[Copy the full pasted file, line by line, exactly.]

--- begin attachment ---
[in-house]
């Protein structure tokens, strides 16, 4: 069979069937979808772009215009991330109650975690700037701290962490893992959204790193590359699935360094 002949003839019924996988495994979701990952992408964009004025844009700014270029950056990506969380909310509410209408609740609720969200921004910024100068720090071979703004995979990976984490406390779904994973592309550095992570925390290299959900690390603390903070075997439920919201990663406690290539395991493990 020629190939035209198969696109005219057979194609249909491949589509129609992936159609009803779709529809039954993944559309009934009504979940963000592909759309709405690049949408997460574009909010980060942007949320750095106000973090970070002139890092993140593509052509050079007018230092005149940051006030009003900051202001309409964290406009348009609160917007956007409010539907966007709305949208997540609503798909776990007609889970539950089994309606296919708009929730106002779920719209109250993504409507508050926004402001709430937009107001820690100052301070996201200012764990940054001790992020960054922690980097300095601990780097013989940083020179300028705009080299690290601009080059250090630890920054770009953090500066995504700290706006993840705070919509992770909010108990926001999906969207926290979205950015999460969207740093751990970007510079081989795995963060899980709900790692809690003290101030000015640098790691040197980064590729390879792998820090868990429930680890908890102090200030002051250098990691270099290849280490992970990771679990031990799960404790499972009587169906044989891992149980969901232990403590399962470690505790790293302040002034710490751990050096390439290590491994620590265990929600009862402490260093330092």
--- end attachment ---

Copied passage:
[in-house]
């Protein structure tokens, strides 16, 4: 069979069937979808772009215009991330109650975690700037701290962490893992959204790193590359699935360094 002949003839019924996988495994979701990952992408964009004025844009700014270029950056990506969380909310509410209408609740609720969200921004910024100068720090071979703004995979990976984490406390779904994973592309550095992570925390290299959900690390603390903070075997439920919201990663406690290539395991493990 020629190939035209198969696109005219057979194609249909491949589509129609992936159609009803779709529809039954993944559309009934009504979940963000592909759309709405690049949408997460574009909010980060942007949320750095106000973090970070002139890092993140593509052509050079007018230092005149940051006030009003900051202001309409964290406009348009609160917007956007409010539907966007709305949208997540609503798909776990007609889970539950089994309606296919708009929730106002779920719209109250993504409507508050926004402001709430937009107001820690100052301070996201200012764990940054001790992020960054922690980097300095601990780097013989940083020179300028705009080299690290601009080059250090630890920054770009953090500066995504700290706006993840705070919509992770909010108990926001999906969207926290979205950015999460969207740093751990970007510079081989795995963060899980709900790692809690003290101030000015640098790691040197980064590729390879792998820090868990429930680890908890102090200030002051250098990691270099290849280490992970990771679990031990799960404790499972009587169906044989891992149980969901232990403590399962470690505790790293302040002034710490751990050096390439290590491994620590265990929600009862402490260093330092």